More than a dozen environmental, labor and social justice groups announced Wednesday that they are joining forces to oppose an expected push to overhaul the California Environmental Quality Act.

Members pledged to fight "radical reforms that would limit public input into land use planning, threaten public health, and weaken environmental protections."

Many in Calif. Rely On Contaminated Water Sources (KPBS)

February 7, 2013--More than half of California's population relies on a drinking water supply contaminated by arsenic, nitrates and other contaminants, though most communities blend or treat their water to make it safe, according to a new report by the State Water Resources Control Board released earlier this week.

The report, ordered by the state Legislature, shows that from 2002 to 2010, 680 out of a little more than 3,000 community water systems in the state relied on one or more contaminated groundwater wells. Those contaminated wells served 21 million people.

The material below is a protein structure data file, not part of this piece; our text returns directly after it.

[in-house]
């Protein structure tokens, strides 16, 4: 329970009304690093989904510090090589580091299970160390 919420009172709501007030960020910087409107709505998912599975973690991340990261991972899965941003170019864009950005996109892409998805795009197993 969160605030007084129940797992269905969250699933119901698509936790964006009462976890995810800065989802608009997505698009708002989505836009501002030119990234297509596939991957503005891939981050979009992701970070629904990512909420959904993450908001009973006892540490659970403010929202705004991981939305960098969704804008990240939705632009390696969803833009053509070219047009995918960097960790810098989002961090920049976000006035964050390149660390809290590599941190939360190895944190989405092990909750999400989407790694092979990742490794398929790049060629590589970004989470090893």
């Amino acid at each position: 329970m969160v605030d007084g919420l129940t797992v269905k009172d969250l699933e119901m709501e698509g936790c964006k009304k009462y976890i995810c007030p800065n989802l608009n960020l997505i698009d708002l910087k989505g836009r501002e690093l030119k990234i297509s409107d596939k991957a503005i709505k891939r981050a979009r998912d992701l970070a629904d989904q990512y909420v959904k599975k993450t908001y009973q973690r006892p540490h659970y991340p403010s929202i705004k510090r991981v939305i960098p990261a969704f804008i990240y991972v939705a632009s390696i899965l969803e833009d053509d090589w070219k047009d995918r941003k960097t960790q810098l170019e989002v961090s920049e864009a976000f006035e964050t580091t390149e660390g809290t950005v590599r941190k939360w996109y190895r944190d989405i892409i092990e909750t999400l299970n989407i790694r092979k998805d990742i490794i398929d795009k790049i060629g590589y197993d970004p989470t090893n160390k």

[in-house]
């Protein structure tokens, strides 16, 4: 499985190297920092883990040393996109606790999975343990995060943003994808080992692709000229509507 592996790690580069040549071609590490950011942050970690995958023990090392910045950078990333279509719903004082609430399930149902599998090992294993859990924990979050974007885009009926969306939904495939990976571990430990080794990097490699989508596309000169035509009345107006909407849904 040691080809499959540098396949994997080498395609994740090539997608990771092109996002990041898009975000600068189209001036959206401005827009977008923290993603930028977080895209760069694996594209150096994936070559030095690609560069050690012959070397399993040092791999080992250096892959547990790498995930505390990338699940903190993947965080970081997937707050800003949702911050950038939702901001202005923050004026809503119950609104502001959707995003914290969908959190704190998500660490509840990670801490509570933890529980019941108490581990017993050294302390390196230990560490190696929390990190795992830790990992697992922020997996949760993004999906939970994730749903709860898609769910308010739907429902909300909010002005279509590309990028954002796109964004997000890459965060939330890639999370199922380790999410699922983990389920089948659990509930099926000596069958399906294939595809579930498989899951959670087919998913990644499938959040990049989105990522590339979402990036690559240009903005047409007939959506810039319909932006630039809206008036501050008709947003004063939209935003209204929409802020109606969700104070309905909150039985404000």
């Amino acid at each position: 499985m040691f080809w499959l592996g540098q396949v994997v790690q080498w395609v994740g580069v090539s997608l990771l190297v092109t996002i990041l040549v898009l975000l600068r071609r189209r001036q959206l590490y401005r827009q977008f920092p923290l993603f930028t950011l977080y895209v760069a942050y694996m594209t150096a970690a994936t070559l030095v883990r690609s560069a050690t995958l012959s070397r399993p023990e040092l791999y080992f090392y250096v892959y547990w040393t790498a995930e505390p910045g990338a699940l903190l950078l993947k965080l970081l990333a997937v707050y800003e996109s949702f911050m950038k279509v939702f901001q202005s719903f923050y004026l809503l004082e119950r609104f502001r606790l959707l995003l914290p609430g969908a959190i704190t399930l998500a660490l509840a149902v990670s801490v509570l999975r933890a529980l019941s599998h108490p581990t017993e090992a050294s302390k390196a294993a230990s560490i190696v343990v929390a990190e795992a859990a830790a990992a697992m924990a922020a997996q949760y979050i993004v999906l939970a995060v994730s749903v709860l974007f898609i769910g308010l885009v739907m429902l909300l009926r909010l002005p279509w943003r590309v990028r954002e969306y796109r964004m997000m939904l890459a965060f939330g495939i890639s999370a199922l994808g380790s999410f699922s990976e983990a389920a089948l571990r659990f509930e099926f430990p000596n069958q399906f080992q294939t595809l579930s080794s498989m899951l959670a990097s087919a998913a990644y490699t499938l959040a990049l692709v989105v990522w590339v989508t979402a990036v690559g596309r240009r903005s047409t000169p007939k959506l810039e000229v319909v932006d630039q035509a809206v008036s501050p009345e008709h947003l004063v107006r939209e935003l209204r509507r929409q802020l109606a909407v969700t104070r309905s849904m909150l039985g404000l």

Delta Smelt Deaths Means Less Water for Central and Southern California (KPBS)

February 12, 2013--Too many fish deaths in the Sacramento-San Joaquin Delta are forcing the California Department of Water Resources to reduce the amount of water pumped to the Central Valley and southern California.

The number of protected Delta Smelt killed this year is nearing the annual limit set by the Endangered Species Act. Pumping stations have killed 232 smelt. Rules allow only 305 over the entire year.